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Blackstone wants in on red-hot immunology market

The need-to-know this morning

  • Biogen and Ionis Pharmaceuticals are ending their development of an experimental drug for ALS based on results of a Phase 1/2 trial.
  • Johnson & Johnson said it will acquire Proteologix, a privately-held biotech focused on immune-mediated diseases, for $850 million with potential for additional milestone payments.
  • Novartis said it’s met all tender offer conditions to acquire German biotech Morphosys.

Roche shares up on early obesity results

The Swiss pharma company reported this morning that its recently acquired obesity drug led to a placebo-adjusted weight loss of 18.8% in a 24-week Phase 1 trial.

(For context, in Phase 3 trials lasting over a year, the difference in weight loss between Wegovy and placebo was 12.4 percentage points, and in the Zepbound trial, it was 17.8 percentage points. It’s difficult to compare across trials, though, especially across different development stages.)


The Roche drug, called CT-388, activates receptors of the GLP-1 and GIP hormones, utilizing a similar mechanism as Eli Lilly’s Zepbound. Roche got this asset in its $2.7 billion acquistion of Carmot Therapeutics last year.

Roche said that side effects were consistent with other drugs in the class, but did not disclose specific rates of adverse events like nausea and vomiting.

Read more from STAT’s Drew Joseph.


WuXi steps up efforts to fight China bill

Executives of WuXi Biologics have now registered to lobby Congress, as legislators move along a bill that would prevent certain Chinese biotechs from doing business in the U.S.

The bill, called the BIOSECURE Act, would prohibit the U.S. government from contracting with, or providing grants to, companies that do business with Chinese “biotechnology companies of concern.” It specifically lists WuXi.

BIO, the biotech industry’s main trade group, supports the bill but has warned that it would jeopardize the drug supply for millions of American patients if passed in its current form, since many U.S. drugmakers rely on Chines firms to manufacture medicines.

Read more from STAT’s John Wilkerson.

It’s Lilly vs. Novo again, but not on GLP-1s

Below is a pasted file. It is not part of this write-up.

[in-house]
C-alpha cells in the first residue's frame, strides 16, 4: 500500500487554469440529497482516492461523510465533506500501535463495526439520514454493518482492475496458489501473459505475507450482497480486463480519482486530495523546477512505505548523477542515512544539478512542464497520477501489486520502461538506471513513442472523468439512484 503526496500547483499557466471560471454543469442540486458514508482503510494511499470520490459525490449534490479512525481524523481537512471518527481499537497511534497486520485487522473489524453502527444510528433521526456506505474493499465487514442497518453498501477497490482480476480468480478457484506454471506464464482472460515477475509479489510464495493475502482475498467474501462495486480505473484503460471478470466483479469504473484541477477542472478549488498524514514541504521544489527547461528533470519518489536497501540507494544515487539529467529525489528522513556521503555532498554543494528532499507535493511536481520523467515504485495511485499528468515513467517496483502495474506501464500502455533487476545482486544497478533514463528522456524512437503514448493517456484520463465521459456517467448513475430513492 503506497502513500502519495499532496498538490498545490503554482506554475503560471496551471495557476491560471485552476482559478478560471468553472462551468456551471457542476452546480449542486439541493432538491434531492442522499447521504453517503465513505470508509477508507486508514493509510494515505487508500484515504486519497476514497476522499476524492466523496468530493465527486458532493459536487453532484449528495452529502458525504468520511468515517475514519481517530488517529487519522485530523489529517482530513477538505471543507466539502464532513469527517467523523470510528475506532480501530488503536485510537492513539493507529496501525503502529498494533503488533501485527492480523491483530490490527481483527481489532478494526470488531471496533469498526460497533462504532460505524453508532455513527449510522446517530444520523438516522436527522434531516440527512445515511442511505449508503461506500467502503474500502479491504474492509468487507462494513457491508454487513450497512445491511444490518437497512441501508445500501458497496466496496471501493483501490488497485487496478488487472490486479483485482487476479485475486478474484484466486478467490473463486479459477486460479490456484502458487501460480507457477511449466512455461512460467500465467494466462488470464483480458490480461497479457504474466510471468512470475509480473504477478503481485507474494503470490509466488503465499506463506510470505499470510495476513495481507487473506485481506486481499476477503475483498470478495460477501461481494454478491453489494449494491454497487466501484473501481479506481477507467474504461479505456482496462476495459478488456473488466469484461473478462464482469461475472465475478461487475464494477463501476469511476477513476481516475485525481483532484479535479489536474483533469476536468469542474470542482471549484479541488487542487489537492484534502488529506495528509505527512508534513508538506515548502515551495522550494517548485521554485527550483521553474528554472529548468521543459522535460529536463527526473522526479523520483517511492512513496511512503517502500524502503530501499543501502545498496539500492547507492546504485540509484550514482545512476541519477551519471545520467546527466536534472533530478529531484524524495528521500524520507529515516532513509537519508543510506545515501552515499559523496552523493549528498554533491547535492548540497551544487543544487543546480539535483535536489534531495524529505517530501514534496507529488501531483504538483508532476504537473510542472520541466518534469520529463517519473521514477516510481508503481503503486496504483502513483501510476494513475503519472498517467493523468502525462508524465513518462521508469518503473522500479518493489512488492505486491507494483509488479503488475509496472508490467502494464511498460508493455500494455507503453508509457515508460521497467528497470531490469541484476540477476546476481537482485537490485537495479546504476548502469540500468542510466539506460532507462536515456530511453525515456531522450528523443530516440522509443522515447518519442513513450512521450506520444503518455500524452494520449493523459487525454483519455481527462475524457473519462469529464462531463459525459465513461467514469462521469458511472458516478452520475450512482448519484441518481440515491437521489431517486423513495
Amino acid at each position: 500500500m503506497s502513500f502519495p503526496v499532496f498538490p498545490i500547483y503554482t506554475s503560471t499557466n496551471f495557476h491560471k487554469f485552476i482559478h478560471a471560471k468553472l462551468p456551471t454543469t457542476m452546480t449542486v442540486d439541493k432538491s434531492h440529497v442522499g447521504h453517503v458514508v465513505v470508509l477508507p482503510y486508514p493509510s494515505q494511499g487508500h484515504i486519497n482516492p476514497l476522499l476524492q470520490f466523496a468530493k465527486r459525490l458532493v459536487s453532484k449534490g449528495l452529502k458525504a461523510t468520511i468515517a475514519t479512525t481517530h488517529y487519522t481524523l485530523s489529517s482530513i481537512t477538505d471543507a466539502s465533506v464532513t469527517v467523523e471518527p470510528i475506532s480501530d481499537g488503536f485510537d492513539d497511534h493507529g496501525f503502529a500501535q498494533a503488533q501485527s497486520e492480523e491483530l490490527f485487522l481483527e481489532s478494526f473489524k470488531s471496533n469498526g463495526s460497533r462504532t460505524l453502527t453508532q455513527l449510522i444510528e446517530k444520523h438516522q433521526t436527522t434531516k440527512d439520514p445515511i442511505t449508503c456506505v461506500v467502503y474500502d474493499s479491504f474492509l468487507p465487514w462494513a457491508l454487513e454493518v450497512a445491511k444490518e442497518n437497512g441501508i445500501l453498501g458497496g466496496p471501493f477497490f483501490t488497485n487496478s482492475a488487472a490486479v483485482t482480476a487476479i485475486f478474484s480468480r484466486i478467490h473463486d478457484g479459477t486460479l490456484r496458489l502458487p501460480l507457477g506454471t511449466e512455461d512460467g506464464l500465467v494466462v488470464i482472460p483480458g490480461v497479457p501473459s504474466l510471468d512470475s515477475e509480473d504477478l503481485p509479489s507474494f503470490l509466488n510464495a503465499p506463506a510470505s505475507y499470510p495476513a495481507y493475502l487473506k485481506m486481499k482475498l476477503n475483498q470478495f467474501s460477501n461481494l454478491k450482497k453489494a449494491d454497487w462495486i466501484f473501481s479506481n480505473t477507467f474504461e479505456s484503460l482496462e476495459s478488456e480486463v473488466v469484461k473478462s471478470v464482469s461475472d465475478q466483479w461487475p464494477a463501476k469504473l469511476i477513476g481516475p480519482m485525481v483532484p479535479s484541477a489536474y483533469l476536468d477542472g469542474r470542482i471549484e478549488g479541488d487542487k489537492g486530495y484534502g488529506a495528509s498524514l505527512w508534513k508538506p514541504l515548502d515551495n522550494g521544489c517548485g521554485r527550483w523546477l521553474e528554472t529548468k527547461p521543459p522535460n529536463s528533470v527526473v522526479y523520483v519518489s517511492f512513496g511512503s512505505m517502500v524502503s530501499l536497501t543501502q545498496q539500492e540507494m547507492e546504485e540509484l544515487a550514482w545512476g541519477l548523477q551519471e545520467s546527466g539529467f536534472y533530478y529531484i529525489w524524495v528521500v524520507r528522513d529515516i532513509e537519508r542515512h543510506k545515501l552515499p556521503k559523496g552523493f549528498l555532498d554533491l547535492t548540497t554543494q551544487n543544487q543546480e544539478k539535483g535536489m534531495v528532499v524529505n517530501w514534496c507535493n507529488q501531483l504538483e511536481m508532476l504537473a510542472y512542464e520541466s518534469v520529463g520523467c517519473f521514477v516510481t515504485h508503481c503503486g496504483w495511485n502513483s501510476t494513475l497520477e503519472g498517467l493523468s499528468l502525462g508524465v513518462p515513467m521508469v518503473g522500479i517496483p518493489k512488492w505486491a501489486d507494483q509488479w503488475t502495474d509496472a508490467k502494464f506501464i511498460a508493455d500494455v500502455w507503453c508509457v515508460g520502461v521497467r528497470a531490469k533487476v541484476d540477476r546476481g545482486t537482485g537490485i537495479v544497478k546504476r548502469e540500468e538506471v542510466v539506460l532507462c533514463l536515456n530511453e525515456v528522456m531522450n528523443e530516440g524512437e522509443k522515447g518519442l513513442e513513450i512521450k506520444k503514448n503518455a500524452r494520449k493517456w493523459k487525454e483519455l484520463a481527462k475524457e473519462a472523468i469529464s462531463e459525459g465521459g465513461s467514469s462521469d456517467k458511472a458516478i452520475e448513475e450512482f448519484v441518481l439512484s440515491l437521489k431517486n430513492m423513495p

It’s not really in headlines anymore, but both these companies do still make insulin. Lilly today reported that its experimental weekly insulin, efsitora alfa, worked as well as daily insulin products in two late-stage studies.

Lilly has three more Phase 3 studies on this drug that are expected to read out later this year. If they’re all positive, that sets up efsitora to compete with the weekly insulin that Novo is developing, called icodec.

Weekly insulin would be more convenient to take and match up well for type 2 diabetes patients already taking weekly GLP-1 drugs like Ozempic and Mounjaro. But some patients, particularly type 1 patients, might want insulins with shorter-lasting effects that they can use more flexibly.

Read more from me.

Galapagos opens up shop next door

CAR-T maker Galapagos announced a deal yesterday with the Blood Centers of America to open up dozens of sites around the country to manufacture its cell-based medicines.

CAR-Ts are potent cancer treatments, but they’re complicated to make. Immune cells have to be removed from a patient, shipped to specialty sites, where they’re engineered with cancer-killing abilities, and then returned to the hospital for infusion back into patients. The process, which can take weeks if not months, has put a crunch on the number of patients companies have been able to reach.

Though many other companies (such as Gilead, Bristol Myers Squibb, J&J)  are further ahead in the CAR-T field, Galapagos is banking on this new deal to shorten the manufacturing turnaround time and differentiate itself.

Read more from Drew.

Blackstone wants in on red-hot immunology market

Blackstone Life Sciences said yesterday it’s committing up to $300 million to launch a new immunology and inflammation-focused company called Uniquity Bio.

Uniquity will soon start Phase 2 trials for its drug solrikitug, a monoclonal antibody targeting TSLP, in COPD and asthma.

Blackstone sees this as a rapidly growing area, citing projections that the global immunology and inflammation market could grow from $98 billion in 2023 to $257 billion in 2032. It follows other firms that have been clamoring to invest in immunology-focused biotechs this year.

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